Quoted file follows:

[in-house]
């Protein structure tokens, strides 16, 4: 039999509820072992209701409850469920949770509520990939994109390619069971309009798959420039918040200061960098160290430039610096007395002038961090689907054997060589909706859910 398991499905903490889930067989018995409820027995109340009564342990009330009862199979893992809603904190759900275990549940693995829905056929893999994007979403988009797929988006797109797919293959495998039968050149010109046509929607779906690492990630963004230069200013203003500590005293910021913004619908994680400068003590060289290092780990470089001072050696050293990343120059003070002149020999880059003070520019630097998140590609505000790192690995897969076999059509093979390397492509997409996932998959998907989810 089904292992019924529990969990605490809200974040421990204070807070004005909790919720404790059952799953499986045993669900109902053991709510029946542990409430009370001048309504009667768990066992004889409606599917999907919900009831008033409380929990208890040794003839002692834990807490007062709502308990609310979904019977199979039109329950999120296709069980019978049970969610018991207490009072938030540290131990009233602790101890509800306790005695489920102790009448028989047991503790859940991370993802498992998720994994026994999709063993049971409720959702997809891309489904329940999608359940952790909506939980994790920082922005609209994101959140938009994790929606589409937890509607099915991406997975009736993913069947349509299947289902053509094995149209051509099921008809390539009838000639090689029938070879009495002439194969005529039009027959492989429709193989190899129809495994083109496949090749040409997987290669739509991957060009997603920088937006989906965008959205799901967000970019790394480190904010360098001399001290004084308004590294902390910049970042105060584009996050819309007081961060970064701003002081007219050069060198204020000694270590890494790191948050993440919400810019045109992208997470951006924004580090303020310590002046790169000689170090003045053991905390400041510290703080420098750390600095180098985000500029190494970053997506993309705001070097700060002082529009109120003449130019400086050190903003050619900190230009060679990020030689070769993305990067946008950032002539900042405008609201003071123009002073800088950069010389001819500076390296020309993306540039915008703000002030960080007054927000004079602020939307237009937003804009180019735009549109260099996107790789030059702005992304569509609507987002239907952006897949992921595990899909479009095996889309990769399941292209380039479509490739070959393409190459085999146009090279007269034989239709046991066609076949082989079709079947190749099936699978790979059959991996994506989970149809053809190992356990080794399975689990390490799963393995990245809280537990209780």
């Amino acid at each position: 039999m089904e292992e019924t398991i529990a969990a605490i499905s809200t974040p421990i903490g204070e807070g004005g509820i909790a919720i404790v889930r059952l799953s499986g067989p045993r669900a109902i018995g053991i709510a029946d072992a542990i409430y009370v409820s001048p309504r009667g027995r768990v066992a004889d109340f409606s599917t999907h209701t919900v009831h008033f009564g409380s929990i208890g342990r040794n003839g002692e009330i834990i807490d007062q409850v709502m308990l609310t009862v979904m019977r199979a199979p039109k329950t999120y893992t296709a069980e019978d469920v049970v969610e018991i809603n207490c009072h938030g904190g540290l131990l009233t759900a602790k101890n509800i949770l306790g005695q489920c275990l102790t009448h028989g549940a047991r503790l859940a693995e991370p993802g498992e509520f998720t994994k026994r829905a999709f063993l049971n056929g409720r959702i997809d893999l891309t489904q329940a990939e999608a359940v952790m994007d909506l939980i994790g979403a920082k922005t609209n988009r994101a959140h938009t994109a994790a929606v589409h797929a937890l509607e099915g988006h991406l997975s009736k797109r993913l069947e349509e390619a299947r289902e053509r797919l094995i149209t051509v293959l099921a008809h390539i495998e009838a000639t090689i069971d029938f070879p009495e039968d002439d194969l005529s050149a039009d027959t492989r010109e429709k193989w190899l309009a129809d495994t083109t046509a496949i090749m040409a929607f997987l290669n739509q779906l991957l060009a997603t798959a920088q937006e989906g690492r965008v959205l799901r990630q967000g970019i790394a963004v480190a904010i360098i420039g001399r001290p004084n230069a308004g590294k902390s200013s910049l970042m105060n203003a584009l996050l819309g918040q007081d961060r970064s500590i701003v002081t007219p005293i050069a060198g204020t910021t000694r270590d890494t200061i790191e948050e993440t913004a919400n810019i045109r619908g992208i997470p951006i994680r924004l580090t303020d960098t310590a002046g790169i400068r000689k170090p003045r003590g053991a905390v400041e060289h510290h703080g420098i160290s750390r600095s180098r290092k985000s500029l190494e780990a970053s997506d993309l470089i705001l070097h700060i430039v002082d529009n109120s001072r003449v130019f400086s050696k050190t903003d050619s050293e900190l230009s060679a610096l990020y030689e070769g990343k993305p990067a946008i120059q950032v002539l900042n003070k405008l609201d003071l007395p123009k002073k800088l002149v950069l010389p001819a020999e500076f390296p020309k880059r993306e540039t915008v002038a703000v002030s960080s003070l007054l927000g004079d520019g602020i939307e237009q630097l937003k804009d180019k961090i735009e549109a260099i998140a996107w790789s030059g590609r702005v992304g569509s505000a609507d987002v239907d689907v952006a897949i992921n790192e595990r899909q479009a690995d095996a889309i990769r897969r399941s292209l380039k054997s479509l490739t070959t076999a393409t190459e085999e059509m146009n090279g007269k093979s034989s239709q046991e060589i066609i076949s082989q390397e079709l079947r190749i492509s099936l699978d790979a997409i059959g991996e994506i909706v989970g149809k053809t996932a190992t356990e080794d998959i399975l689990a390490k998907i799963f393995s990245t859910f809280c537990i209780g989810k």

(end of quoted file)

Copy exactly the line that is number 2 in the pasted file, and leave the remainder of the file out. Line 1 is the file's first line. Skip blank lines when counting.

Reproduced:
């Protein structure tokens, strides 16, 4: 039999509820072992209701409850469920949770509520990939994109390619069971309009798959420039918040200061960098160290430039610096007395002038961090689907054997060589909706859910 398991499905903490889930067989018995409820027995109340009564342990009330009862199979893992809603904190759900275990549940693995829905056929893999994007979403988009797929988006797109797919293959495998039968050149010109046509929607779906690492990630963004230069200013203003500590005293910021913004619908994680400068003590060289290092780990470089001072050696050293990343120059003070002149020999880059003070520019630097998140590609505000790192690995897969076999059509093979390397492509997409996932998959998907989810 089904292992019924529990969990605490809200974040421990204070807070004005909790919720404790059952799953499986045993669900109902053991709510029946542990409430009370001048309504009667768990066992004889409606599917999907919900009831008033409380929990208890040794003839002692834990807490007062709502308990609310979904019977199979039109329950999120296709069980019978049970969610018991207490009072938030540290131990009233602790101890509800306790005695489920102790009448028989047991503790859940991370993802498992998720994994026994999709063993049971409720959702997809891309489904329940999608359940952790909506939980994790920082922005609209994101959140938009994790929606589409937890509607099915991406997975009736993913069947349509299947289902053509094995149209051509099921008809390539009838000639090689029938070879009495002439194969005529039009027959492989429709193989190899129809495994083109496949090749040409997987290669739509991957060009997603920088937006989906965008959205799901967000970019790394480190904010360098001399001290004084308004590294902390910049970042105060584009996050819309007081961060970064701003002081007219050069060198204020000694270590890494790191948050993440919400810019045109992208997470951006924004580090303020310590002046790169000689170090003045053991905390400041510290703080420098750390600095180098985000500029190494970053997506993309705001070097700060002082529009109120003449130019400086050190903003050619900190230009060679990020030689070769993305990067946008950032002539900042405008609201003071123009002073800088950069010389001819500076390296020309993306540039915008703000002030960080007054927000004079602020939307237009937003804009180019735009549109260099996107790789030059702005992304569509609507987002239907952006897949992921595990899909479009095996889309990769399941292209380039479509490739070959393409190459085999146009090279007269034989239709046991066609076949082989079709079947190749099936699978790979059959991996994506989970149809053809190992356990080794399975689990390490799963393995990245809280537990209780």